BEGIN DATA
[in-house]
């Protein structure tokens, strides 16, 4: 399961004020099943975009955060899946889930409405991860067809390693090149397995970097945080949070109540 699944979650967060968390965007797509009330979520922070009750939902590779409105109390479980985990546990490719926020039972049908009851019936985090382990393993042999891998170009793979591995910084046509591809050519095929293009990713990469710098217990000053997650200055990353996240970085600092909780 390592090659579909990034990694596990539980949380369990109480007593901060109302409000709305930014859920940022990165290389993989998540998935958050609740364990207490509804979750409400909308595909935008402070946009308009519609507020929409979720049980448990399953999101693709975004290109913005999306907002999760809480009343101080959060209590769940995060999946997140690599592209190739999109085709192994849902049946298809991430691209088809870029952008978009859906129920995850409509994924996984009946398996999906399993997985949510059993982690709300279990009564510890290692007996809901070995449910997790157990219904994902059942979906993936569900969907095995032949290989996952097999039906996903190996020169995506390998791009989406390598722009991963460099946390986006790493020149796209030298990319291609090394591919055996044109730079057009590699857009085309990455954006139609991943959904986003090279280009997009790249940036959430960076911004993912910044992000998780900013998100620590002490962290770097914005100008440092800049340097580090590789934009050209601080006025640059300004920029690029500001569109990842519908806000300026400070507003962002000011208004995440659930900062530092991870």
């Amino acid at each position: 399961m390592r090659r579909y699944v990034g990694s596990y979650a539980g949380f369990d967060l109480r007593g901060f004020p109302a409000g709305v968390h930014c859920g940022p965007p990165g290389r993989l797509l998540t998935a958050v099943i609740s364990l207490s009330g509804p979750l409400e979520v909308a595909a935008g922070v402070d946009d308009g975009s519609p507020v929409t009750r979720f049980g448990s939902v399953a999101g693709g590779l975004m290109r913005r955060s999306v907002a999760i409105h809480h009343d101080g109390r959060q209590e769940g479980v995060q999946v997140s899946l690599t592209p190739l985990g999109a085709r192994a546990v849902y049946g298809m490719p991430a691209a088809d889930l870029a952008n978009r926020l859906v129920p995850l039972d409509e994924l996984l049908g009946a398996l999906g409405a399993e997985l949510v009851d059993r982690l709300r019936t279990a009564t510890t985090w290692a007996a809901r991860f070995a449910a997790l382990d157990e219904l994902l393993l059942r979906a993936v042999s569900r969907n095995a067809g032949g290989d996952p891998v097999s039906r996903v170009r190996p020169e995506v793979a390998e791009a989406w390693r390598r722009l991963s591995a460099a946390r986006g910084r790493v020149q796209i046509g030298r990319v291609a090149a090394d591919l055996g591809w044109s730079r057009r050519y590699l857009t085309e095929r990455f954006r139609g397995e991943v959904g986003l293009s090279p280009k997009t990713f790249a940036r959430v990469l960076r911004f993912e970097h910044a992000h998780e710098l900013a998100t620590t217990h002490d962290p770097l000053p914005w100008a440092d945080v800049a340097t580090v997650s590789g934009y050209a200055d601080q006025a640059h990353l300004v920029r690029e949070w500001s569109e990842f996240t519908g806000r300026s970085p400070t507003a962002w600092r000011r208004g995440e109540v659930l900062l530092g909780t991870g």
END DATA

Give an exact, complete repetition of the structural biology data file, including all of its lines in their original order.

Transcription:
[in-house]
């Protein structure tokens, strides 16, 4: 399961004020099943975009955060899946889930409405991860067809390693090149397995970097945080949070109540 699944979650967060968390965007797509009330979520922070009750939902590779409105109390479980985990546990490719926020039972049908009851019936985090382990393993042999891998170009793979591995910084046509591809050519095929293009990713990469710098217990000053997650200055990353996240970085600092909780 390592090659579909990034990694596990539980949380369990109480007593901060109302409000709305930014859920940022990165290389993989998540998935958050609740364990207490509804979750409400909308595909935008402070946009308009519609507020929409979720049980448990399953999101693709975004290109913005999306907002999760809480009343101080959060209590769940995060999946997140690599592209190739999109085709192994849902049946298809991430691209088809870029952008978009859906129920995850409509994924996984009946398996999906399993997985949510059993982690709300279990009564510890290692007996809901070995449910997790157990219904994902059942979906993936569900969907095995032949290989996952097999039906996903190996020169995506390998791009989406390598722009991963460099946390986006790493020149796209030298990319291609090394591919055996044109730079057009590699857009085309990455954006139609991943959904986003090279280009997009790249940036959430960076911004993912910044992000998780900013998100620590002490962290770097914005100008440092800049340097580090590789934009050209601080006025640059300004920029690029500001569109990842519908806000300026400070507003962002000011208004995440659930900062530092991870």
């Amino acid at each position: 399961m390592r090659r579909y699944v990034g990694s596990y979650a539980g949380f369990d967060l109480r007593g901060f004020p109302a409000g709305v968390h930014c859920g940022p965007p990165g290389r993989l797509l998540t998935a958050v099943i609740s364990l207490s009330g509804p979750l409400e979520v909308a595909a935008g922070v402070d946009d308009g975009s519609p507020v929409t009750r979720f049980g448990s939902v399953a999101g693709g590779l975004m290109r913005r955060s999306v907002a999760i409105h809480h009343d101080g109390r959060q209590e769940g479980v995060q999946v997140s899946l690599t592209p190739l985990g999109a085709r192994a546990v849902y049946g298809m490719p991430a691209a088809d889930l870029a952008n978009r926020l859906v129920p995850l039972d409509e994924l996984l049908g009946a398996l999906g409405a399993e997985l949510v009851d059993r982690l709300r019936t279990a009564t510890t985090w290692a007996a809901r991860f070995a449910a997790l382990d157990e219904l994902l393993l059942r979906a993936v042999s569900r969907n095995a067809g032949g290989d996952p891998v097999s039906r996903v170009r190996p020169e995506v793979a390998e791009a989406w390693r390598r722009l991963s591995a460099a946390r986006g910084r790493v020149q796209i046509g030298r990319v291609a090149a090394d591919l055996g591809w044109s730079r057009r050519y590699l857009t085309e095929r990455f954006r139609g397995e991943v959904g986003l293009s090279p280009k997009t990713f790249a940036r959430v990469l960076r911004f993912e970097h910044a992000h998780e710098l900013a998100t620590t217990h002490d962290p770097l000053p914005w100008a440092d945080v800049a340097t580090v997650s590789g934009y050209a200055d601080q006025a640059h990353l300004v920029r690029e949070w500001s569109e990842f996240t519908g806000r300026s970085p400070t507003a962002w600092r000011r208004g995440e109540v659930l900062l530092g909780t991870g």